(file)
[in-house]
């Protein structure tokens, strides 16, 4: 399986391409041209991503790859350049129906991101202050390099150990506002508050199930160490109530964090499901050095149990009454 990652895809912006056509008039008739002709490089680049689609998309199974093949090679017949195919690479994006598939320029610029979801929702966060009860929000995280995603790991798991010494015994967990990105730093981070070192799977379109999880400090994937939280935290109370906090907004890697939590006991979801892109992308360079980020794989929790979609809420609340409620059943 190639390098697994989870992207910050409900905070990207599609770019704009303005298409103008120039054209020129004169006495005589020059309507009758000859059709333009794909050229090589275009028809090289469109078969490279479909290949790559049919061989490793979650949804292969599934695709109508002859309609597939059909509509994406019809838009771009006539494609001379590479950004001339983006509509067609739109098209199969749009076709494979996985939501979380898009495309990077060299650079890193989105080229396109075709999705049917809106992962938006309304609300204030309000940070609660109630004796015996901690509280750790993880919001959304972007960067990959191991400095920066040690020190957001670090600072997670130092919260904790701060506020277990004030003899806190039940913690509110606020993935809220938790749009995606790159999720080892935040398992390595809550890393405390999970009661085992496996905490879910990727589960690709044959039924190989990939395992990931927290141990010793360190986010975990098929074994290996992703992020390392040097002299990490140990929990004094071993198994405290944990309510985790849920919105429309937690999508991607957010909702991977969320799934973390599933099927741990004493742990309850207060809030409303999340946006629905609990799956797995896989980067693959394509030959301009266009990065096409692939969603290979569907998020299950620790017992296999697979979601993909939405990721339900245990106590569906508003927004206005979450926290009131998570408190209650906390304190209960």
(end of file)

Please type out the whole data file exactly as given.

[in-house]
């Protein structure tokens, strides 16, 4: 399986391409041209991503790859350049129906991101202050390099150990506002508050199930160490109530964090499901050095149990009454 990652895809912006056509008039008739002709490089680049689609998309199974093949090679017949195919690479994006598939320029610029979801929702966060009860929000995280995603790991798991010494015994967990990105730093981070070192799977379109999880400090994937939280935290109370906090907004890697939590006991979801892109992308360079980020794989929790979609809420609340409620059943 190639390098697994989870992207910050409900905070990207599609770019704009303005298409103008120039054209020129004169006495005589020059309507009758000859059709333009794909050229090589275009028809090289469109078969490279479909290949790559049919061989490793979650949804292969599934695709109508002859309609597939059909509509994406019809838009771009006539494609001379590479950004001339983006509509067609739109098209199969749009076709494979996985939501979380898009495309990077060299650079890193989105080229396109075709999705049917809106992962938006309304609300204030309000940070609660109630004796015996901690509280750790993880919001959304972007960067990959191991400095920066040690020190957001670090600072997670130092919260904790701060506020277990004030003899806190039940913690509110606020993935809220938790749009995606790159999720080892935040398992390595809550890393405390999970009661085992496996905490879910990727589960690709044959039924190989990939395992990931927290141990010793360190986010975990098929074994290996992703992020390392040097002299990490140990929990004094071993198994405290944990309510985790849920919105429309937690999508991607957010909702991977969320799934973390599933099927741990004493742990309850207060809030409303999340946006629905609990799956797995896989980067693959394509030959301009266009990065096409692939969603290979569907998020299950620790017992296999697979979601993909939405990721339900245990106590569906508003927004206005979450926290009131998570408190209650906390304190209960």